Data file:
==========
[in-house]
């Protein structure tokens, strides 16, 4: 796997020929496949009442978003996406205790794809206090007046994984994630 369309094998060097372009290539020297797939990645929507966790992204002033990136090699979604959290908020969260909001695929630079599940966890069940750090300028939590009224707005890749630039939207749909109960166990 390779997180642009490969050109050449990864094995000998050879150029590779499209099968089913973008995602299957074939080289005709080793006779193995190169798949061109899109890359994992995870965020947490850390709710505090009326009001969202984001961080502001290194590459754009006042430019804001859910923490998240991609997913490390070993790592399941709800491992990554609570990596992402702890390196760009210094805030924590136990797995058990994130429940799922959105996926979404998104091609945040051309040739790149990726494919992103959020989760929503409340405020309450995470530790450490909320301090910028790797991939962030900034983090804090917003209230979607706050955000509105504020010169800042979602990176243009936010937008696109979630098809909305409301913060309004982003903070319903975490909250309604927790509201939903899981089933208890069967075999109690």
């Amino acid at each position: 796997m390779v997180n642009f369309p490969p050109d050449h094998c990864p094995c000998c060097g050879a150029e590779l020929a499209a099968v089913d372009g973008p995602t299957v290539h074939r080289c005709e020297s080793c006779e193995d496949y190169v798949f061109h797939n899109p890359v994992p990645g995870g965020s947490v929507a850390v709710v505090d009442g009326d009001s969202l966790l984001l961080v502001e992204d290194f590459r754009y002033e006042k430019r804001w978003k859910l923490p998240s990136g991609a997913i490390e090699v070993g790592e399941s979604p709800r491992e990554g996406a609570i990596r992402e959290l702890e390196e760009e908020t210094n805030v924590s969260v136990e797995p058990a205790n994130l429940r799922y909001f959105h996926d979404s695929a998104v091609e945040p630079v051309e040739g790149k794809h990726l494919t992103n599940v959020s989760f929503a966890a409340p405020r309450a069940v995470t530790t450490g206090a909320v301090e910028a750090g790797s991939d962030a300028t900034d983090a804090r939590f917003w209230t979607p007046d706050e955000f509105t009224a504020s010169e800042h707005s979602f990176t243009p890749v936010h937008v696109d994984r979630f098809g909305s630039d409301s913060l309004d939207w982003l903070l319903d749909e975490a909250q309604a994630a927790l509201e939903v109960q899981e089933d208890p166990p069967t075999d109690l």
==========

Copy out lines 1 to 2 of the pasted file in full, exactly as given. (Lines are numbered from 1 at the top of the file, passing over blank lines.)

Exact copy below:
[in-house]
């Protein structure tokens, strides 16, 4: 796997020929496949009442978003996406205790794809206090007046994984994630 369309094998060097372009290539020297797939990645929507966790992204002033990136090699979604959290908020969260909001695929630079599940966890069940750090300028939590009224707005890749630039939207749909109960166990 390779997180642009490969050109050449990864094995000998050879150029590779499209099968089913973008995602299957074939080289005709080793006779193995190169798949061109899109890359994992995870965020947490850390709710505090009326009001969202984001961080502001290194590459754009006042430019804001859910923490998240991609997913490390070993790592399941709800491992990554609570990596992402702890390196760009210094805030924590136990797995058990994130429940799922959105996926979404998104091609945040051309040739790149990726494919992103959020989760929503409340405020309450995470530790450490909320301090910028790797991939962030900034983090804090917003209230979607706050955000509105504020010169800042979602990176243009936010937008696109979630098809909305409301913060309004982003903070319903975490909250309604927790509201939903899981089933208890069967075999109690």